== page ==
I’m very motivated to quit smoking. Can I find any over-the-counter items at my local pharmacy that could help me quit?
HealthSmart asked Dr. Scott McIntosh, M.D., Director of the Center for Smoking Cessation Research at University of Rochester Medical School. Here’s his response:
You can now find many “Nicotine Replacement Therapy” (NRT) items without a prescription – including a patch, chewing gum, lozenge, and nasal spray. Also, with a prescription you can obtain a NRT inhaler. NRT reduces cravings and withdrawal symptoms by giving you nicotine but not the dangerous chemicals and toxins found in cigarettes. The various forms of NRT come at different levels of nicotine. Be sure to follow the directions provided with any of these NRT products. The goal of NRT is to gradually reduce the levels and dosage needed until you no longer crave nicotine. The patch is the only NRT that provides a steady dose of nicotine. In contrast, the gum, lozenge, nasal sprays and inhalers are used on a schedule outlined in the product information and to fight cravings. We recommend smokers start using NRTs a week or two leading up to their quit date to decrease initial cravings.
I’ve suffered from daily headaches over the last year. I’m scared I have a brain tumor. What other symptoms should I track before going to a neurologist?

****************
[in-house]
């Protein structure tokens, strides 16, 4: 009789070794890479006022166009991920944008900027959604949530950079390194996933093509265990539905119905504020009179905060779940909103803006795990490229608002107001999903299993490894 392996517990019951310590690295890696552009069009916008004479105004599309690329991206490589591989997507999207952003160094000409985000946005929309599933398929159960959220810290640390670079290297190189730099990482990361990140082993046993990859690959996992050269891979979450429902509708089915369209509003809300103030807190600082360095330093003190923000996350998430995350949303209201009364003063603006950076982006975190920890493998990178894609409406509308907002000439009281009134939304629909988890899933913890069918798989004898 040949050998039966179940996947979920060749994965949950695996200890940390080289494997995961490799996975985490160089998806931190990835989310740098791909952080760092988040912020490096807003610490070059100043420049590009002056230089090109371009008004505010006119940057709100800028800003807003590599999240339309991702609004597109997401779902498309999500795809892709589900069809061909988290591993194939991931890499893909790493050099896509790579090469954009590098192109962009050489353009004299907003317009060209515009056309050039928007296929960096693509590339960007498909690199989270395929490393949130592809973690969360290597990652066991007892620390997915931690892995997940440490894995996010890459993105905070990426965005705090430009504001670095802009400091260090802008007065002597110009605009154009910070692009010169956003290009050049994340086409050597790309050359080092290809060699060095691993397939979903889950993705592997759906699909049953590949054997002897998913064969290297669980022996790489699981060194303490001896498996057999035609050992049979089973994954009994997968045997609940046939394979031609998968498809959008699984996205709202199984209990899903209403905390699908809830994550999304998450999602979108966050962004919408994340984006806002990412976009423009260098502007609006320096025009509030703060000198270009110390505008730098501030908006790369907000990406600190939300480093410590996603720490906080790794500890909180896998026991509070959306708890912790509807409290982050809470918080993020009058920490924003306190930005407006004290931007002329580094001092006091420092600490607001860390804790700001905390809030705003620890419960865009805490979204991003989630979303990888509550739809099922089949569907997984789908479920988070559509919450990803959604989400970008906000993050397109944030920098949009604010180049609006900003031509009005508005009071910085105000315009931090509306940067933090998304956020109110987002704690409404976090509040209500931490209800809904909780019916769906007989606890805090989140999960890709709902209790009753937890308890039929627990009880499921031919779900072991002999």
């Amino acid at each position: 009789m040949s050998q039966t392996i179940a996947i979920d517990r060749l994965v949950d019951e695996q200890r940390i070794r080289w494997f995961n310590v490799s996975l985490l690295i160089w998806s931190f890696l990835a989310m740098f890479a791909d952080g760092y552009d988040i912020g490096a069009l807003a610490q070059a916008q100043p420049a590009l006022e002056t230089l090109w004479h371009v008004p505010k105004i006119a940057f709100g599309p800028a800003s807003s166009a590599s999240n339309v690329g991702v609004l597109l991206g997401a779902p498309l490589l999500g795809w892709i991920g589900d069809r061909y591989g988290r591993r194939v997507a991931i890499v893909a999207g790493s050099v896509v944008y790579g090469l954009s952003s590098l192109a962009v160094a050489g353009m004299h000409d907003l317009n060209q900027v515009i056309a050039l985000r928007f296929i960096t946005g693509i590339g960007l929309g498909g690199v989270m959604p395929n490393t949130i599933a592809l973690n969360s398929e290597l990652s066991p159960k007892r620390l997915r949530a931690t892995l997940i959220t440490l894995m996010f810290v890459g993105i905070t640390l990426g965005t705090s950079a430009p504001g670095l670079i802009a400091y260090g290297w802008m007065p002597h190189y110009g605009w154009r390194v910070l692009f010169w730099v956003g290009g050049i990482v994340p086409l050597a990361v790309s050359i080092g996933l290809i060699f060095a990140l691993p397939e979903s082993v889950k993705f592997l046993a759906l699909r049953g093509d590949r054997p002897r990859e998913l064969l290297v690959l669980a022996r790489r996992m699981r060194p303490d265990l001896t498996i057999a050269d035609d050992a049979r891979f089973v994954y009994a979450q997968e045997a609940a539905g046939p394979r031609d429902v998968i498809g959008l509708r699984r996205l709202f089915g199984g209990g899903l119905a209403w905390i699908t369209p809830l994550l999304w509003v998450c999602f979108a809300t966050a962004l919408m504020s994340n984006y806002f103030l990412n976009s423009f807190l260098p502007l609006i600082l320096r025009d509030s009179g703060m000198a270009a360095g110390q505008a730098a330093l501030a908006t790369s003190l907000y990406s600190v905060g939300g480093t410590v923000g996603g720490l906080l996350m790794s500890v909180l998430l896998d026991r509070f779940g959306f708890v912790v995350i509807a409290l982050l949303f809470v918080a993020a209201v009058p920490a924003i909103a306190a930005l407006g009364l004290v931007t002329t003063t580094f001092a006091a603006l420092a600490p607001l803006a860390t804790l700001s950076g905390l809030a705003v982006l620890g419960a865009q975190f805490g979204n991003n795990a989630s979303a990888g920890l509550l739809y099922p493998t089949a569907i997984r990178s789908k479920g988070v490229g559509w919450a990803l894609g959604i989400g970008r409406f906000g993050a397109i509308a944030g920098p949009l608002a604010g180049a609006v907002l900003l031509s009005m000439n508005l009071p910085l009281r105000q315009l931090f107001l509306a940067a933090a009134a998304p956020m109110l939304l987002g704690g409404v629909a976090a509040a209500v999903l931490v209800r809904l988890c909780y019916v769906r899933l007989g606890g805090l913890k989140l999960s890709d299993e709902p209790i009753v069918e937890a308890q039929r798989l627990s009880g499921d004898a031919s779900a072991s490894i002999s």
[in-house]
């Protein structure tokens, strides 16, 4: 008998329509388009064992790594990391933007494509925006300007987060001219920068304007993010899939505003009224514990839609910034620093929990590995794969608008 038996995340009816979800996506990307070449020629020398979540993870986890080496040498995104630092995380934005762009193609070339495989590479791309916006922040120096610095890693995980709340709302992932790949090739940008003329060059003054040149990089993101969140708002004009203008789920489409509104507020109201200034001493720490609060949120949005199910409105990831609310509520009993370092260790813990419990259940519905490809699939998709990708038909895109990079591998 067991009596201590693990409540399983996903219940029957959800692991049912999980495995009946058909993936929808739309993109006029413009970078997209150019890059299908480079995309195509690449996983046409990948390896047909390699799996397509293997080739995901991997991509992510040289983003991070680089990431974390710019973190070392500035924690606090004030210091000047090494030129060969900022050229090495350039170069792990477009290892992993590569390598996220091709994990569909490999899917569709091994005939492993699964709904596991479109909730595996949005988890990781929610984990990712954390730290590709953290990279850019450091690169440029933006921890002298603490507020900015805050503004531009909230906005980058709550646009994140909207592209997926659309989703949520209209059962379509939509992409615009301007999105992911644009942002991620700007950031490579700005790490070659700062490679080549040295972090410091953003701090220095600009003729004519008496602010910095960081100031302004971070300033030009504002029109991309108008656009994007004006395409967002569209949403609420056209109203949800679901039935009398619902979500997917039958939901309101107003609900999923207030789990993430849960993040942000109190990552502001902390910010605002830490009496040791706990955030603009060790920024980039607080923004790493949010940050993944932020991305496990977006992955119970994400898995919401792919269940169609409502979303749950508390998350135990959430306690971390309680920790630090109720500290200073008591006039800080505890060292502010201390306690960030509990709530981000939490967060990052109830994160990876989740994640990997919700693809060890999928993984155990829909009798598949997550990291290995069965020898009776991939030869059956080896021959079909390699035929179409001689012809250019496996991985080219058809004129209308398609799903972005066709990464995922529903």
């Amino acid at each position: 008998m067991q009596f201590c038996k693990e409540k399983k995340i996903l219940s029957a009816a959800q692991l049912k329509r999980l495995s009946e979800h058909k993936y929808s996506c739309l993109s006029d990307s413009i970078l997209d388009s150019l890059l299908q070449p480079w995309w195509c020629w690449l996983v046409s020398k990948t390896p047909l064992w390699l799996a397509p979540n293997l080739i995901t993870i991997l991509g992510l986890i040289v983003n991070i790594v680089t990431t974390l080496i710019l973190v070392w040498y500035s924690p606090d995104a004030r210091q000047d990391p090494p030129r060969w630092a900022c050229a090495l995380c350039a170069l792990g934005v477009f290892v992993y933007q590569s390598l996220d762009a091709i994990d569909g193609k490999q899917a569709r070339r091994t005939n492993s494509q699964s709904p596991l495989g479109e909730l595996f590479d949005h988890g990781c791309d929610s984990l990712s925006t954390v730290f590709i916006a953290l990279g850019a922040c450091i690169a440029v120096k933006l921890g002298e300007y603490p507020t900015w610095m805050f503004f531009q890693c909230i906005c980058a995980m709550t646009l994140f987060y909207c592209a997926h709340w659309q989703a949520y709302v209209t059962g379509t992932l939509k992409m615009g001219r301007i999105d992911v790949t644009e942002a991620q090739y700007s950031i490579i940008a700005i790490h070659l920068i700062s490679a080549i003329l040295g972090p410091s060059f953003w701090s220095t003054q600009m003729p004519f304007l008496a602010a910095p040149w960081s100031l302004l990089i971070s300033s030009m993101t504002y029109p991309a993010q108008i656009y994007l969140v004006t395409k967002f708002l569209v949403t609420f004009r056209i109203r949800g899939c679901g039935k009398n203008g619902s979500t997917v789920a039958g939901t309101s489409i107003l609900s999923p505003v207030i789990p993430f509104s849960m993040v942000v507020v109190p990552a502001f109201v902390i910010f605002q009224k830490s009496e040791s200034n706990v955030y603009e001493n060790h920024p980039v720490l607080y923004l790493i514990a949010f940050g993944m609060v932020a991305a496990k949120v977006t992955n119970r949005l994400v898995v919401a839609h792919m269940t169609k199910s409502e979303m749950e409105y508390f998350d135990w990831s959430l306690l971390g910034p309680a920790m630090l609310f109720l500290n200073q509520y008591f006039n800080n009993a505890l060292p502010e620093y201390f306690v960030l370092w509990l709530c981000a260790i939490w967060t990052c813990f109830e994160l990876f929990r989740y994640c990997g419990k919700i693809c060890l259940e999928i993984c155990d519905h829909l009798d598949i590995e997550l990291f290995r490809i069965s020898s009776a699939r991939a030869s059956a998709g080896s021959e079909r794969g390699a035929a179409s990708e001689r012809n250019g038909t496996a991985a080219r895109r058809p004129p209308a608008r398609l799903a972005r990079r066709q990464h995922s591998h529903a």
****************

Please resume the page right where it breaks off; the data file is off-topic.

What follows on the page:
HealthSmart asked Dr. Allan Friedman, M.D., Deputy Director of The Preston Tisch Brain Tumor Center at Duke University. Here’s his response:
Headaches are one very common symptom of brain tumors. To prepare for your doctor’s visit, notice and record how you experience your headaches—including the time of day and location of your pain. Also record any other symptoms that could indicate a tumor. These include seizures, nausea, vomiting, memory loss, loss of appetite, visual changes, balance issues, weakness and problems with speech and language. This record will help your doctor determine how to evaluate you for a possible tumor and decide on the possible use of such imaging tests as the MRI or CT scan.
I’ve noticed nodules in my Thyroid. If I’m not experiencing any worrisome side effects, are these bumps a cause for concern?
HealthSmart asked Dr. John Morris III, M.D., President of the American Thyroid Association. Here’s his response:
Nodules definitely don’t necessarily indicate cancer. Most people have them by the time they reach age 50 and a great majority are not cancer and will never be cancer. Nodules are often biopsied and removed too frequently as a precautionary measure, and there is a large over diagnosis of thyroid cancer and nodules due to the increase and application of imaging to medical practices. Blood tests are most important in diagnosing. The must be blood and physical findings in conjunction with physical symptoms – some physicians will diagnose and prescribe treatment for just symptoms which is not appropriate.
Do you have questions on health or wellness you’d like answered by the nation’s leading medical researchers? If so, you can send to Editor@WashNews.com. HealthSmart is a national newspaper column from the Washington News Service in DC. Due to demand, we are unable to reply to all inquiries. Responses through the column are no substitute for care from physicians or other medical professionals.
Copyright Ellen James Martin 2021